More importantly, the company is also allowing users to choose how much they want the Power Throttling feature to affect their desktop experience. You can use a “Power Slider” to choose “Battery Saver,” “Recommended,” or “Best Performance” Modes.

Additionally, users can choose the Recommended or Battery Saver mode and opt-out of the system the applications they don’t want throttled at all. You can follow the instructions below to do so:

Go to Battery Settings (Settings > System > Battery).Click on “Battery Usage by App”.Select your app.Toggle “Managed by Windows” to “Off”.Uncheck the “Reduce work app does when in background” checkbox.

Microsoft added that certain benchmarks may also be throttled by the Power Throttling mode, so it would be best to run them with Power Throttling disabled or with the laptops plugged in. Power throttling doesn’t apply when laptops are plugged in, because it doesn’t make much sense to use it then.

The company also said that developers will be given access to APIs later this year so they can have more fine-grained control over how their apps throttle when the mode is activated on a user’s computer.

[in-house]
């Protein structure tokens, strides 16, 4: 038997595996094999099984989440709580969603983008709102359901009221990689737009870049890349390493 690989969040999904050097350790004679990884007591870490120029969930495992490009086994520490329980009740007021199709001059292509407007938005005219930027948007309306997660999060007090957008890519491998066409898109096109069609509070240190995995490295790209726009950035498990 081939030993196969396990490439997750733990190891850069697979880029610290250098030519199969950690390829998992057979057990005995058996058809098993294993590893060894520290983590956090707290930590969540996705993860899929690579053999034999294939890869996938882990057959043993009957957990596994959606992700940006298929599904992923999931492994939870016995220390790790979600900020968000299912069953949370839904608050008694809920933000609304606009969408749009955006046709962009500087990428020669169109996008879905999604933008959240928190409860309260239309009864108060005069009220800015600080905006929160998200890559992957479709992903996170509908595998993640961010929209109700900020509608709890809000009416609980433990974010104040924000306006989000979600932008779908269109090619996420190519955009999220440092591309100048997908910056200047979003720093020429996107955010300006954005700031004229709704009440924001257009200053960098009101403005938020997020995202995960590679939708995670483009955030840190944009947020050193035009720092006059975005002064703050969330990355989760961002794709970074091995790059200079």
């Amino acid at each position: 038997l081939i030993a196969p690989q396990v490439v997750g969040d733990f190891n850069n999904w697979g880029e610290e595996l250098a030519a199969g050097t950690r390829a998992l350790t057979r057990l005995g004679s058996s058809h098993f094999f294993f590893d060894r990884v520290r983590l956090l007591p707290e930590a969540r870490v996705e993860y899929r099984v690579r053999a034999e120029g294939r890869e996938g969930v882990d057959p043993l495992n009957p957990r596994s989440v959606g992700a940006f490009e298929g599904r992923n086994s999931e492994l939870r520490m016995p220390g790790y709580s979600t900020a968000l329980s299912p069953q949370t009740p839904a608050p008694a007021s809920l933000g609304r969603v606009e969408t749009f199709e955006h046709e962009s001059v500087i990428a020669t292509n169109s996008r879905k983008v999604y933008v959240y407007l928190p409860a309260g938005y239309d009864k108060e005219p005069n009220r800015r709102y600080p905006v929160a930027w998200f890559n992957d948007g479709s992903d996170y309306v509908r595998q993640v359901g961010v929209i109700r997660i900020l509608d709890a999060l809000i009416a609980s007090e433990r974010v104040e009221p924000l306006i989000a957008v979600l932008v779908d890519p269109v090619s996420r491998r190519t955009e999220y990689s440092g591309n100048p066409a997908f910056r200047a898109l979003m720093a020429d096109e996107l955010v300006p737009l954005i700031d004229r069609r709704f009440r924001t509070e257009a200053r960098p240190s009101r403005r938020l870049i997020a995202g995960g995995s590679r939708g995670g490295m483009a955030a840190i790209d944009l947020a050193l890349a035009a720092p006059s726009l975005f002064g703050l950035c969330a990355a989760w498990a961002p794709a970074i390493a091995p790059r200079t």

It’s not clear whether or not Edge has already been using an early version of these APIs before, when it was benchmarked against other browsers. However, it will be interesting to see if Chrome and Firefox can also take advantage of these APIs.

Lucian Armasu
Lucian Armasu is a Contributing Writer for Tom's Hardware US. He covers software news and the issues surrounding privacy and security.
  • alextheblue
    This would be very useful if they replace Windows 10 Mobile with a variant of Windows 10 for ARM (with Win32 on ARM) with a more flexible UI. That would be better than current Continuum, dock it and not only does the UI change, but this time you're running full Windows capable of running Win32 software. THAT would be the target goal for a Surface Phone, IMHO. Intel certainly doesn't have anything competitive with SD 835 in that power envelope.

    Anyway, in order to make full Windows power efficient enough for a phone, it needs aggressive throttling of background tasks. This will benefit other mobile devices too (tablets, ultrabooks, etc) but those devices have been doing well enough without this. For an all-day phone this is an absolute must, which is what got me thinking about full Windows on ARM phones in the first place. It's like a bunch of puzzle pieces, Continuum, OneCore, Qualcomm/MS Win32 on ARM partnership, Power Throttling, Adaptive UI. I feel like they're starting to come together. We'll see though, the concept is easy but execution is tougher.